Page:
Turkey Top News – Weekly Roundup

-Hopes for an improvement in Turkey-Germany relations plagued by a number of contentious issues over the past two years tackled at Turkish prime minister’s meeting with German Chancellor Angela Merkel in Berlin last week. Ms. Merkel said she saw many hurdles in the way of normalization of ties. In an interview before the meeting, the Turkish prime minister spoke very positively about turning a new page on the strained relations.

-The court ordered the release of German-Turkish journalist Deniz Yucel held for more than a year without charge, which could remove a major hurdle to repairing ties between Ankara and Berlin. Germany, home to a three-million-strong ethnic Turkish minority, has strongly criticised Mr. Erdogan’s rights record, especially after a mass crackdown in response to a failed coup against him in July 2016. Mr. Yucel gave himself up to police on February 14, 2017 after initially taking refuge inside a German diplomatic compound in Istanbul when media reported an arrest warrant had been issued against him. He has been in custody ever since. The day after Prime Minister’s statement Deniz Yucel returned to Germany after release from jail in Turkey.
– A Turkish court in Istanbul sentenced six prominent journalists including Ahmet Altan, Mehmet Altan and Nazlı Ilıcak to aggravated life in prison over alleged links to a failed coup attempt in 2016, disregarding calls for their release in the face of lack of a substantial evidence. The verdicts spurred an outpour of international criticism from media watchdogs and rights organizations. The aggravated life sentence means they will be in solitary confinement for up to 23 hours per day, without parole, and with limited visits from outside. The Constitutional Court had in January ruled that the rights of Mehmet Altan and fellow journalist Şahin Alpay had been violated. However, the lower court hearing the case refused to apply the ruling and subsequently overruled it, prompting deeper concerns about the rule of law in Turkey.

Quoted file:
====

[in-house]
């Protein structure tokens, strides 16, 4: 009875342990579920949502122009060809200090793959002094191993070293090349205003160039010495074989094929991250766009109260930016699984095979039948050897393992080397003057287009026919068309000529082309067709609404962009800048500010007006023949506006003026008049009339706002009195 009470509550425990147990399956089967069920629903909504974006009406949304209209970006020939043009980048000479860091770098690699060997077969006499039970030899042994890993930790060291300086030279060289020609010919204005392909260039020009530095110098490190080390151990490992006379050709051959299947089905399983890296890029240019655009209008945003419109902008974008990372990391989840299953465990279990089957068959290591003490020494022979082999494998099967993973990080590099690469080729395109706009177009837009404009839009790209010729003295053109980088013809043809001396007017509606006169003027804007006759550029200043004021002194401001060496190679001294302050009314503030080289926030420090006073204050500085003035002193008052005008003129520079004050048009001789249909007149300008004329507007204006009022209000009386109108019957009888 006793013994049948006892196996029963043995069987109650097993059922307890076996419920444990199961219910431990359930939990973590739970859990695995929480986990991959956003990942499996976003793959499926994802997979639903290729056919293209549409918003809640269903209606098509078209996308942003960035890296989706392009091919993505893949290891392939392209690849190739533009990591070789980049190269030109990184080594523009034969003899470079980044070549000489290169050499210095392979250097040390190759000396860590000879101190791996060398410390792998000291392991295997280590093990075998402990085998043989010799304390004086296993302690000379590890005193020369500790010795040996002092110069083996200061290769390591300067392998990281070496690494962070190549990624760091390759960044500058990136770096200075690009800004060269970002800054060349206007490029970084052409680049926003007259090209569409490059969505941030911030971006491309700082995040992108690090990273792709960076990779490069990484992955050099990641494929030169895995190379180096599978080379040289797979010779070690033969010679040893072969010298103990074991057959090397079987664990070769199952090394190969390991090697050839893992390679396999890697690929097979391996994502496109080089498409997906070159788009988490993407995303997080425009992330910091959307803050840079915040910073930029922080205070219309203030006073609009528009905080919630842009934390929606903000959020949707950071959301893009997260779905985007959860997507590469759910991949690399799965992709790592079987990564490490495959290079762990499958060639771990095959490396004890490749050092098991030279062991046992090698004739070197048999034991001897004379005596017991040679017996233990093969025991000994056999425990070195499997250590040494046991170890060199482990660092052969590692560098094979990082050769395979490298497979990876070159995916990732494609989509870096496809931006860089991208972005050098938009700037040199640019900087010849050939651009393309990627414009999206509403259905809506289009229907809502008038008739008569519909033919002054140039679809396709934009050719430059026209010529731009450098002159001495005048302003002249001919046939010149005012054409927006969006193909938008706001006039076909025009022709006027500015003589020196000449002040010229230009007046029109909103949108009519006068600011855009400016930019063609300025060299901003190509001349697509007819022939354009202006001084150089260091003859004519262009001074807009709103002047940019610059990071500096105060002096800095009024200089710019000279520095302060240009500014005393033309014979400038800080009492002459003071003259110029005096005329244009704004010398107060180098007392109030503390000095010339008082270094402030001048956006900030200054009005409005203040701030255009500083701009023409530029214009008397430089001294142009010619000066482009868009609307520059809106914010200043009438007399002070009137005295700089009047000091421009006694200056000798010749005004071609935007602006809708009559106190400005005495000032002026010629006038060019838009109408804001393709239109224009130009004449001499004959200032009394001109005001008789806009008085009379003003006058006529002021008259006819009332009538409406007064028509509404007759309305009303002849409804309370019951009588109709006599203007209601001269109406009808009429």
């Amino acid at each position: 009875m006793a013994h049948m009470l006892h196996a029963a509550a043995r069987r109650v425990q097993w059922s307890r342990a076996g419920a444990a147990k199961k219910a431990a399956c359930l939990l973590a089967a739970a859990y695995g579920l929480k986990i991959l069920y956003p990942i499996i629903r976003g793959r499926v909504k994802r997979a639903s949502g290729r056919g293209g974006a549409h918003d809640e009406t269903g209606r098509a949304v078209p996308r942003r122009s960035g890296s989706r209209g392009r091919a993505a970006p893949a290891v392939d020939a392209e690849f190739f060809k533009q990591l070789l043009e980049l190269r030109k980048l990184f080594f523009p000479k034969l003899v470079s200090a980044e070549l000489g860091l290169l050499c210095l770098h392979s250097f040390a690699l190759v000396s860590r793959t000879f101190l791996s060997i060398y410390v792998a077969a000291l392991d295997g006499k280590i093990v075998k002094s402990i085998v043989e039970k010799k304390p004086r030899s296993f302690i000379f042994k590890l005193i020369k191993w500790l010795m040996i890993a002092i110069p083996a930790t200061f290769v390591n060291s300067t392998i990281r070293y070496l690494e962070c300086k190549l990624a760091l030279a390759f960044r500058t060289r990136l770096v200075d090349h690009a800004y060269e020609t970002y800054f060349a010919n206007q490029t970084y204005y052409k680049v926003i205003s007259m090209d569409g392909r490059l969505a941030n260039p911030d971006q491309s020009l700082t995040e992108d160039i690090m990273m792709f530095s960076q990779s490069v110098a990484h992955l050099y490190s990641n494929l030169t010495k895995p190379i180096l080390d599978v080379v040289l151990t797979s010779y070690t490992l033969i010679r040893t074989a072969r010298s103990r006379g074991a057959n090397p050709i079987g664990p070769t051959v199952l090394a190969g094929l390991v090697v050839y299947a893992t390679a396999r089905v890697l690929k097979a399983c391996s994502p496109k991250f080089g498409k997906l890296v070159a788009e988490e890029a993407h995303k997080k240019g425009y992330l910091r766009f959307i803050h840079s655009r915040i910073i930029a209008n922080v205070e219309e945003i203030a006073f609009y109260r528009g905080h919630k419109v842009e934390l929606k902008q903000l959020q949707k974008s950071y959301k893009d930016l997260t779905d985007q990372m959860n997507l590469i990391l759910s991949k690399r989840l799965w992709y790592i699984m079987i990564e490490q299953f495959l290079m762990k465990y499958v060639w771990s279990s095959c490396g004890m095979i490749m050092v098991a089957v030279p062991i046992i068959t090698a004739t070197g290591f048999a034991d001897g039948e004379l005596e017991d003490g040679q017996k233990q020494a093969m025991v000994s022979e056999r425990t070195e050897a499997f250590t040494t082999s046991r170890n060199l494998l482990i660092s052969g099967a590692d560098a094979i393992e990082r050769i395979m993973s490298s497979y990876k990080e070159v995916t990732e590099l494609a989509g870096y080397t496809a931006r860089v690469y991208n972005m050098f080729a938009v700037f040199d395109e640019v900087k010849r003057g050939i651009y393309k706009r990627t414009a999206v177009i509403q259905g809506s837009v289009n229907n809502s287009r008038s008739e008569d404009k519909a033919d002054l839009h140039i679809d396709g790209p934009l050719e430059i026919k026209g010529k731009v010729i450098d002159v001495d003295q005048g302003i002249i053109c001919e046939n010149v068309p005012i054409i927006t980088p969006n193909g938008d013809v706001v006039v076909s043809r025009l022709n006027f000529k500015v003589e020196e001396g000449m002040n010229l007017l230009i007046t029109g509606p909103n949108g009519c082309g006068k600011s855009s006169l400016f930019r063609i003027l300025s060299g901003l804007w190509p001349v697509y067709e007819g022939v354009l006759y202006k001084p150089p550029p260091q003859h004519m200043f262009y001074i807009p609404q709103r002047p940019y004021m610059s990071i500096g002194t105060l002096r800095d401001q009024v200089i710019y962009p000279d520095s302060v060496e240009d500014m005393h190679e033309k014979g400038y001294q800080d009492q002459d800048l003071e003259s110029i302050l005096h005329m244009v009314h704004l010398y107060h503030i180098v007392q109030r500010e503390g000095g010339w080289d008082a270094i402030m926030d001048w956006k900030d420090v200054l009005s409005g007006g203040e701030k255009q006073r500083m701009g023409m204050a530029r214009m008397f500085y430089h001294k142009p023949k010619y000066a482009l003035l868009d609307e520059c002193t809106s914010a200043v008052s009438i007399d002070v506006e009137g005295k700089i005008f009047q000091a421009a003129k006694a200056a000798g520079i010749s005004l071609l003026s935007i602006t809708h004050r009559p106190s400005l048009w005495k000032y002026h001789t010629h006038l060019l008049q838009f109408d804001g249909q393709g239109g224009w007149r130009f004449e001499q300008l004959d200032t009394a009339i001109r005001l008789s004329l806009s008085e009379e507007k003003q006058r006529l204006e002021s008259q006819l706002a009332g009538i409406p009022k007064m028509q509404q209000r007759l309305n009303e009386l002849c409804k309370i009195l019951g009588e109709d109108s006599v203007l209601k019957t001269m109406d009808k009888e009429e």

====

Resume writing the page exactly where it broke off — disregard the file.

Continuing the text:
– U.S. Secretary of State Rex Tillerson met with Turkish President Recep Tayyip Erdogan in Ankara on Thursday amid an ensuing tension between Turkey and the U.S. over the Turkey’s military operation in northern Syria and the American backing of Syrian Kurdish militia. Turkey’s President Recep Tayyip Erdogan earlier this month accused Washington of sending in 5,000 truckloads of weapons to the YPG in Syria, as well as 2,000 planeloads of arms. On Thursday, Prime Minister Binali Yildirim said Turkey would fight the U.S. if it fights alongside with the YPG in a possible Turkish operation. An expansion of Turkish offensive raises the specter of an unwitting confrontation between the Turkish and the U.S. forces in Manbij.
– President Recep Tayyip Erdoğan on Feb. 17 said Turkey’s ongoing operation in the northwestern Syrian district of Afrin against the YPG is approaching “victory” with each passing day. The president stated that the Turkish military has so far brought under control 300 square kilometers during the Afrin operation.

About CHP EU Representation

The CHP was founded on 9 September 1923, about one and half month before the proclamation of the Republic of Turkey. The first President of modern Turkey’s oldest party was M. Kemal Atatürk. Today CHP is a social-democratic party, member of the Socialist International and associate member of the Socialist Group at the European Parliament. The scope of the CHP bureau in Brussels is not limited to the bilateral framework of Turkey's EU accession process. Issues such as the information society, energy policies, social development, climate change, international trade and security are among the different focus areas. The EU-Turkey relations are about integration and need multiple, plural and horizontal channels of communication. The CHP supports and promotes Turkey's EU membership process also by being more present and active in Brussels The CHP's Representative to the EU is Ms Kader Sevinç who previously worked as an MEP advisor at the European Parliament and in the private sector.
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